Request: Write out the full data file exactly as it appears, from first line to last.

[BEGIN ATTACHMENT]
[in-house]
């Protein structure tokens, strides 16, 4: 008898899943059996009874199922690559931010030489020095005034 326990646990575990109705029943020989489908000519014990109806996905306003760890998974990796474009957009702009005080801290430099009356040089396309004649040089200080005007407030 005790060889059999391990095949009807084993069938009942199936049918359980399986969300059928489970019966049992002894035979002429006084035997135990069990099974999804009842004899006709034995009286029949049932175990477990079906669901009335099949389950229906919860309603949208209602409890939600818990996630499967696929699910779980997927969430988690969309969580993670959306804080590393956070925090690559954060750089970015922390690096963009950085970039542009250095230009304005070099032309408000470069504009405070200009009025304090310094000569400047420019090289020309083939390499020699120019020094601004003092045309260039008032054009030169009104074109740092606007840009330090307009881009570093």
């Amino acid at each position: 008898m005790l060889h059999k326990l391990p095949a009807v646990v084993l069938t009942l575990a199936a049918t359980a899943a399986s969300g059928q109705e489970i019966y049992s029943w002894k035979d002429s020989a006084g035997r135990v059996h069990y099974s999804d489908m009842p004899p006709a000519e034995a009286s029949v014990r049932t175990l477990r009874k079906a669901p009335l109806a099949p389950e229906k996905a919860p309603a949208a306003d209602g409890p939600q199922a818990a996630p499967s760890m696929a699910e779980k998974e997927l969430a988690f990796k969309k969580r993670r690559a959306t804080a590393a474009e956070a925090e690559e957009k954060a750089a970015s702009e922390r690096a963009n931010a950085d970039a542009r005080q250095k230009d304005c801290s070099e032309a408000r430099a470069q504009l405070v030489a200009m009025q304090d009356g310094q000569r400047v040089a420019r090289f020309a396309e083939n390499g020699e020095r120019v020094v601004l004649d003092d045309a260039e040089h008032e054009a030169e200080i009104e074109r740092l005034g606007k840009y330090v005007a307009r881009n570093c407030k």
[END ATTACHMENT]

[in-house]
């Protein structure tokens, strides 16, 4: 008898899943059996009874199922690559931010030489020095005034 326990646990575990109705029943020989489908000519014990109806996905306003760890998974990796474009957009702009005080801290430099009356040089396309004649040089200080005007407030 005790060889059999391990095949009807084993069938009942199936049918359980399986969300059928489970019966049992002894035979002429006084035997135990069990099974999804009842004899006709034995009286029949049932175990477990079906669901009335099949389950229906919860309603949208209602409890939600818990996630499967696929699910779980997927969430988690969309969580993670959306804080590393956070925090690559954060750089970015922390690096963009950085970039542009250095230009304005070099032309408000470069504009405070200009009025304090310094000569400047420019090289020309083939390499020699120019020094601004003092045309260039008032054009030169009104074109740092606007840009330090307009881009570093």
């Amino acid at each position: 008898m005790l060889h059999k326990l391990p095949a009807v646990v084993l069938t009942l575990a199936a049918t359980a899943a399986s969300g059928q109705e489970i019966y049992s029943w002894k035979d002429s020989a006084g035997r135990v059996h069990y099974s999804d489908m009842p004899p006709a000519e034995a009286s029949v014990r049932t175990l477990r009874k079906a669901p009335l109806a099949p389950e229906k996905a919860p309603a949208a306003d209602g409890p939600q199922a818990a996630p499967s760890m696929a699910e779980k998974e997927l969430a988690f990796k969309k969580r993670r690559a959306t804080a590393a474009e956070a925090e690559e957009k954060a750089a970015s702009e922390r690096a963009n931010a950085d970039a542009r005080q250095k230009d304005c801290s070099e032309a408000r430099a470069q504009l405070v030489a200009m009025q304090d009356g310094q000569r400047v040089a420019r090289f020309a396309e083939n390499g020699e020095r120019v020094v601004l004649d003092d045309a260039e040089h008032e054009a030169e200080i009104e074109r740092l005034g606007k840009y330090v005007a307009r881009n570093c407030k």